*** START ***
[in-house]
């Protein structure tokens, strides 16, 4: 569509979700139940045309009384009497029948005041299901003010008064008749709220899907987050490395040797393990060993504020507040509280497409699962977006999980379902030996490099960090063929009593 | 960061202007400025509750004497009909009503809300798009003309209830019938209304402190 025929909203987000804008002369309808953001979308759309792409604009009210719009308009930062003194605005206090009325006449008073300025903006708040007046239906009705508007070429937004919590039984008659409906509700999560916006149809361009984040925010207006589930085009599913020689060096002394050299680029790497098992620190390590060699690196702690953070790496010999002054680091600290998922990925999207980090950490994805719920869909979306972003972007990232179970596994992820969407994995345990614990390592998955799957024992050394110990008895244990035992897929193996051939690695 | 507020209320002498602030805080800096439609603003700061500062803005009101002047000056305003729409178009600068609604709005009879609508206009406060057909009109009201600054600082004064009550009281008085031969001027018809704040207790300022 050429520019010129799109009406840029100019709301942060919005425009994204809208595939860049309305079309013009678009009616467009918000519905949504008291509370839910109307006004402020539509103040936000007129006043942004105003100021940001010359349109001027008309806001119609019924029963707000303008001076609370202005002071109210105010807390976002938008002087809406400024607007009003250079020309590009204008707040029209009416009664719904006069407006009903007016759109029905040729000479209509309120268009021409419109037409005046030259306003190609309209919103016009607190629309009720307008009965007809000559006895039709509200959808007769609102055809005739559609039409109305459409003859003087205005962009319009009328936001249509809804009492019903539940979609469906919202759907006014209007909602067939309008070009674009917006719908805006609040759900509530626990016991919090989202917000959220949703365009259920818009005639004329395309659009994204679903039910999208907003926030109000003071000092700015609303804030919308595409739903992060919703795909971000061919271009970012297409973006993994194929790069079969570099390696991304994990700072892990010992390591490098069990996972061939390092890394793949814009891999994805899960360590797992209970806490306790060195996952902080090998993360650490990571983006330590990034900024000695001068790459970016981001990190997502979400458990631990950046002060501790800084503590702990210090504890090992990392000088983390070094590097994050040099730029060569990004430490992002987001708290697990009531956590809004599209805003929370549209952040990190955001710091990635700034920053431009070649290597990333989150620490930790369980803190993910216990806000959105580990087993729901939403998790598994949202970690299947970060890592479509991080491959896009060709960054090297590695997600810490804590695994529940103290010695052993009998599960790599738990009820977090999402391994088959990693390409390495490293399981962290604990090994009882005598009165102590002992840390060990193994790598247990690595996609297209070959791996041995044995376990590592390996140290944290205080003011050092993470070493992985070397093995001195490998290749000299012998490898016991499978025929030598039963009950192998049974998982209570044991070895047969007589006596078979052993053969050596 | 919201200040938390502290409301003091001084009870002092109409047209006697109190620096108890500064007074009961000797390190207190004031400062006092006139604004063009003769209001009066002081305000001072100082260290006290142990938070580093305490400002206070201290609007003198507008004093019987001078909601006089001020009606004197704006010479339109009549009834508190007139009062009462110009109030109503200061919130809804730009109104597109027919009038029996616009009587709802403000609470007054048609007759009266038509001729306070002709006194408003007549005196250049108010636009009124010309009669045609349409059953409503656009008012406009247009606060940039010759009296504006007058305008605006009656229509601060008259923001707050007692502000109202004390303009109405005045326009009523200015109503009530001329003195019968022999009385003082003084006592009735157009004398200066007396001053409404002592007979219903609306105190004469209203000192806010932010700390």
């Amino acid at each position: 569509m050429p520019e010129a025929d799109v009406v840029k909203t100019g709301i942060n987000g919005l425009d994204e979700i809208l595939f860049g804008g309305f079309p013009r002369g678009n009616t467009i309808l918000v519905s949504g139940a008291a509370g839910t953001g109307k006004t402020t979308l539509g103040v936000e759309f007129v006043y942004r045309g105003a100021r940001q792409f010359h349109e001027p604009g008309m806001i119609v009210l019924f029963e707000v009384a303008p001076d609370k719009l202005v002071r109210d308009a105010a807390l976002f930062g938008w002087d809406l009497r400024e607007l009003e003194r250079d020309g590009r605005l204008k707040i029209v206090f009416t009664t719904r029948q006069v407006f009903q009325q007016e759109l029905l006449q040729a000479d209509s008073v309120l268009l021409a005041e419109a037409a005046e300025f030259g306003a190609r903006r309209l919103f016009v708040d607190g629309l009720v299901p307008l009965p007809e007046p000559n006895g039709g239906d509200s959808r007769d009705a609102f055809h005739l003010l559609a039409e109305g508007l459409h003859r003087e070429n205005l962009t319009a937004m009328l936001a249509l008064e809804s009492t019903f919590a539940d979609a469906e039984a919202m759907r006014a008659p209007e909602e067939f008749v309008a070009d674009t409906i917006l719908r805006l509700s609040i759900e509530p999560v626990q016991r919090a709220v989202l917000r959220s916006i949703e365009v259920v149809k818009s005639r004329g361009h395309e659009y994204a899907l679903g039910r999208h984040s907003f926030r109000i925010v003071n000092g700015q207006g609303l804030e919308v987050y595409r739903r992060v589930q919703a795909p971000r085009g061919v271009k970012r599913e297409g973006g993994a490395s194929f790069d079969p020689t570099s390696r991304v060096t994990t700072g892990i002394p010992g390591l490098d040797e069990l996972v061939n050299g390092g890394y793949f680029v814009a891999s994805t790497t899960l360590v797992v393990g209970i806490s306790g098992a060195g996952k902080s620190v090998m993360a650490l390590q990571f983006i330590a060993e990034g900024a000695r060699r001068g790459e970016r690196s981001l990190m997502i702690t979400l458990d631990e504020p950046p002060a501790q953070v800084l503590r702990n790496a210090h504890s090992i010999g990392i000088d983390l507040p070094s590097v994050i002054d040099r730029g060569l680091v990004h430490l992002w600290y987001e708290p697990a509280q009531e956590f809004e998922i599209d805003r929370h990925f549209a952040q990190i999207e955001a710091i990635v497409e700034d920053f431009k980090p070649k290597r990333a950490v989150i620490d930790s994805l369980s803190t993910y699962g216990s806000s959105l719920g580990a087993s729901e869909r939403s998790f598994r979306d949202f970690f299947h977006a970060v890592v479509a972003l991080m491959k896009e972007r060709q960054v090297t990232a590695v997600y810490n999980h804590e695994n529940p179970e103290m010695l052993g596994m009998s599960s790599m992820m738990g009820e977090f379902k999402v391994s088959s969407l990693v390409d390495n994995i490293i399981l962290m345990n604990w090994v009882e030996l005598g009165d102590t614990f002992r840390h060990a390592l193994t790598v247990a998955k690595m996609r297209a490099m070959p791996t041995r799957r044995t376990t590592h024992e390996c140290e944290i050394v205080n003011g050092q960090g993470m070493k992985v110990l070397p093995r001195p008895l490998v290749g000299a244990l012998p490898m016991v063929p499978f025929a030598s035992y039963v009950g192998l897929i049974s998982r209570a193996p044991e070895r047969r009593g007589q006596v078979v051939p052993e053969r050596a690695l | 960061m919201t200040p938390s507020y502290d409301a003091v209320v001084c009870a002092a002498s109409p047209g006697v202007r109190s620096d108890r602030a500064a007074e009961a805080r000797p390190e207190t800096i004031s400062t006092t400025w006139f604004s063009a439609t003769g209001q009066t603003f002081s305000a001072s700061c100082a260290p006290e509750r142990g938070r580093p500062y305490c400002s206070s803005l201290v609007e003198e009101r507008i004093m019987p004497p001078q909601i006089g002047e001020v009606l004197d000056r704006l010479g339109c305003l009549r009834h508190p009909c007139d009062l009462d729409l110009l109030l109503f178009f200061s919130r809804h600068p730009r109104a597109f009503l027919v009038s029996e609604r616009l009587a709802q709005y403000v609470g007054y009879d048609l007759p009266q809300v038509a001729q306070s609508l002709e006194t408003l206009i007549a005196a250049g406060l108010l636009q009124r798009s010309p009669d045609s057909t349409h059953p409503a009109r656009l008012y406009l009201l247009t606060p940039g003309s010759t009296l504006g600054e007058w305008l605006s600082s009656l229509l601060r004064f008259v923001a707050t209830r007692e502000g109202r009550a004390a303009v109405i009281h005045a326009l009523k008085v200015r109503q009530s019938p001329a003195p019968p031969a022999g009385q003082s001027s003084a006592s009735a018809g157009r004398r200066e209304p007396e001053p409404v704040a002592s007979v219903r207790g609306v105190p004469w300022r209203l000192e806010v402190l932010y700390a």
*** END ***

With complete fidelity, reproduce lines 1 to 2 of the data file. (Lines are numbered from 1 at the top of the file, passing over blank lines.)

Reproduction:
[in-house]
């Protein structure tokens, strides 16, 4: 569509979700139940045309009384009497029948005041299901003010008064008749709220899907987050490395040797393990060993504020507040509280497409699962977006999980379902030996490099960090063929009593 | 960061202007400025509750004497009909009503809300798009003309209830019938209304402190 025929909203987000804008002369309808953001979308759309792409604009009210719009308009930062003194605005206090009325006449008073300025903006708040007046239906009705508007070429937004919590039984008659409906509700999560916006149809361009984040925010207006589930085009599913020689060096002394050299680029790497098992620190390590060699690196702690953070790496010999002054680091600290998922990925999207980090950490994805719920869909979306972003972007990232179970596994992820969407994995345990614990390592998955799957024992050394110990008895244990035992897929193996051939690695 | 507020209320002498602030805080800096439609603003700061500062803005009101002047000056305003729409178009600068609604709005009879609508206009406060057909009109009201600054600082004064009550009281008085031969001027018809704040207790300022 050429520019010129799109009406840029100019709301942060919005425009994204809208595939860049309305079309013009678009009616467009918000519905949504008291509370839910109307006004402020539509103040936000007129006043942004105003100021940001010359349109001027008309806001119609019924029963707000303008001076609370202005002071109210105010807390976002938008002087809406400024607007009003250079020309590009204008707040029209009416009664719904006069407006009903007016759109029905040729000479209509309120268009021409419109037409005046030259306003190609309209919103016009607190629309009720307008009965007809000559006895039709509200959808007769609102055809005739559609039409109305459409003859003087205005962009319009009328936001249509809804009492019903539940979609469906919202759907006014209007909602067939309008070009674009917006719908805006609040759900509530626990016991919090989202917000959220949703365009259920818009005639004329395309659009994204679903039910999208907003926030109000003071000092700015609303804030919308595409739903992060919703795909971000061919271009970012297409973006993994194929790069079969570099390696991304994990700072892990010992390591490098069990996972061939390092890394793949814009891999994805899960360590797992209970806490306790060195996952902080090998993360650490990571983006330590990034900024000695001068790459970016981001990190997502979400458990631990950046002060501790800084503590702990210090504890090992990392000088983390070094590097994050040099730029060569990004430490992002987001708290697990009531956590809004599209805003929370549209952040990190955001710091990635700034920053431009070649290597990333989150620490930790369980803190993910216990806000959105580990087993729901939403998790598994949202970690299947970060890592479509991080491959896009060709960054090297590695997600810490804590695994529940103290010695052993009998599960790599738990009820977090999402391994088959990693390409390495490293399981962290604990090994009882005598009165102590002992840390060990193994790598247990690595996609297209070959791996041995044995376990590592390996140290944290205080003011050092993470070493992985070397093995001195490998290749000299012998490898016991499978025929030598039963009950192998049974998982209570044991070895047969007589006596078979052993053969050596 | 919201200040938390502290409301003091001084009870002092109409047209006697109190620096108890500064007074009961000797390190207190004031400062006092006139604004063009003769209001009066002081305000001072100082260290006290142990938070580093305490400002206070201290609007003198507008004093019987001078909601006089001020009606004197704006010479339109009549009834508190007139009062009462110009109030109503200061919130809804730009109104597109027919009038029996616009009587709802403000609470007054048609007759009266038509001729306070002709006194408003007549005196250049108010636009009124010309009669045609349409059953409503656009008012406009247009606060940039010759009296504006007058305008605006009656229509601060008259923001707050007692502000109202004390303009109405005045326009009523200015109503009530001329003195019968022999009385003082003084006592009735157009004398200066007396001053409404002592007979219903609306105190004469209203000192806010932010700390």